Baby's First Vacation

Maybe you're a seasoned traveler looking to get back to taking regular vacations. Maybe you just need a break, a chance to get away from the everyday. Maybe you want baby to join you on a business trip. Either way, eventually, every new parent has to face one more stressful first: baby's first vacation.

Travel planning takes a lot of work in the best of times, but traveling with small children brings so many new concerns. Don't feel too overwhelmed, though - with a little time and some careful planning, you'll be traveling with baby like you've done it a hundred times. Use advice from the experts - other moms and dads - and learn from their experiences.

Schedule travel to coincide with baby's nap time.

While sleeping on an airplane or in a car can be hard for adults, little people stick to their regular routines more easily. If you travel when your baby would normally be sleeping, you can breathe a sigh of relief - baby won't need entertainment, and you can have a few hours of peace. Your baby will miss some of the least interesting and least fun parts of the trip. Plus, when you arrive, baby will be well-rested and in a better mood to face the new adventure of your new location.

Smile and be friendly.

Many new parents have horror stories about plane experiences and unfriendly passengers who make the trip a drag. But remember what it was like when you were one of those passengers, when the screaming child the next row up wasn't your own bundle of joy. Being trapped in a small space with so many strangers can be bad enough, and tempers are short. Try to get things off on the right foot by smiling at the people around you. Chances are, if you're friendly to them, they'll be friendly back - even if something inevitably goes wrong and baby gets sick, can't find a favorite toy, or has something very loud to say.

Don't expose baby to the risk of illnesses in exotic locations.

Foreign countries that require extra immunizations or have hazardous tap water are probably not the best choice for your first trip. Save those for when baby is older and more likely to understand and remember the experiences of a new country anyway. Instead, pick someplace safe that doesn't have a known malaria problem (soft baby skin is sensitive to mosquitoes) and where it will be easy for you to visit a local pediatrician in case something goes wrong. Make sure you talk to your doctor at home before you go, in case there's anything you need to know ahead of time.

Let finding a baby-friendly location be your top priority.

It might be tempting to go the sort of places you used to visit before you had a child, but keep baby's happiness in mind. That means the places have to be baby-friendly and won't make him or her uncomfortable. Find an air-conditioned place to stay if you're going to a hot climate. Look into babysitting options at your new location before you get there. If possible, look for a place that specifically caters to families and children. Many resorts, parks and museums offer special features just for tots. It should go without saying, but if you're bringing baby, it's more important that a beach have smooth sand than great surfing.

When possible, rent the necessities from companies that specialize in renting baby gear.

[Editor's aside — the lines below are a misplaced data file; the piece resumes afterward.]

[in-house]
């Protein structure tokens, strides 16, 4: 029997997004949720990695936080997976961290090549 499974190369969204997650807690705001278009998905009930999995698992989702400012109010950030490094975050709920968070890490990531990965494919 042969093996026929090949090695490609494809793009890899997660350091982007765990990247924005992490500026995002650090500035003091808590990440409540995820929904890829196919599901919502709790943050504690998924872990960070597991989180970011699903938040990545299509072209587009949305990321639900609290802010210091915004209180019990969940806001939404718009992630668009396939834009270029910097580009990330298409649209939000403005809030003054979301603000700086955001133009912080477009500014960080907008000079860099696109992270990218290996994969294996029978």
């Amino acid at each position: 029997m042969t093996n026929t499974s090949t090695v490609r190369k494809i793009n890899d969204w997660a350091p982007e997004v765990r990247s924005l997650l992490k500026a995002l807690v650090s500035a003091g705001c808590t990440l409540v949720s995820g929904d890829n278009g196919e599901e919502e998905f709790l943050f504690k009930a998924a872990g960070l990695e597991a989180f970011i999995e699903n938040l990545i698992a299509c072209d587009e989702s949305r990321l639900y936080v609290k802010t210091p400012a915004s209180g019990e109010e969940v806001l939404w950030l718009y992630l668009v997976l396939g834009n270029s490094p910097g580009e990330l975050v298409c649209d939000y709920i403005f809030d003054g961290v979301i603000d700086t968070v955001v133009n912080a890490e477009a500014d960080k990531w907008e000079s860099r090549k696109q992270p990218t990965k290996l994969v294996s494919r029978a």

You don't have to bring everything you own with you. Some bulky items, like strollers, car seats, and playpens, are just too big to fit easily in your luggage. Fortunately, many popular destination locations have local services that will rent everything you need at a semi-reasonable fee. This can be cheaper than paying the overage fees on airplanes, and it's a lot less of a headache, too. You'll still want to bring toys (especially baby's favorite!), food, diapers, and the other necessities, but your life will be easier if you don't have to worry about bringing everything.

Make sure the place you stay is big enough for a crib.

This is pretty self-explanatory, but you should understand the situation you'll be walking into before you get there and find out that your room can't accommodate baby and baby's needs. Especially if you're staying in a vacation rental home, request information about the dimensions of the place as well as whether or not a crib can be provided (and, if so, what sort of crib it is - if you're not staying in the US, be aware that some other countries don't have the same standards).

Rethink going really far from home.

Babies don't necessarily travel well or sit still well, and if they're miserable, you will be too. If you're traveling by car, opt for a shorter trip than a longer one. Try to keep plane trips minimal, too. You'll have plenty of time for distant vacations once your little one is old enough to appreciate them - stick to simple plans for now!

Rent a place with a kitchen, like a vacation rental home.

Staying in a vacation rental has the advantage of giving you easy access to a kitchen. You may need to warm milk in a microwave, store your baby's food (if he or she has moved on to solids) in the fridge, or handle special food allergies by cooking for yourselves in your own kitchen. While this isn't as convenient as going to a restaurant for every meal, it has the added benefit of being cheaper, too - and that way you don't have to worry about rushing out of the restaurant if baby starts crying. Plus, staying in a rental means you'll have extra space to relax in once baby has gone to sleep.

Popular baby destinations include Florida (with plenty of Florida vacation rentals to choose from) and baby-friendly villas in the Caribbean.

If you have older kids too, check out our tips for traveling with kids to get ideas for kid-friendly rentals!

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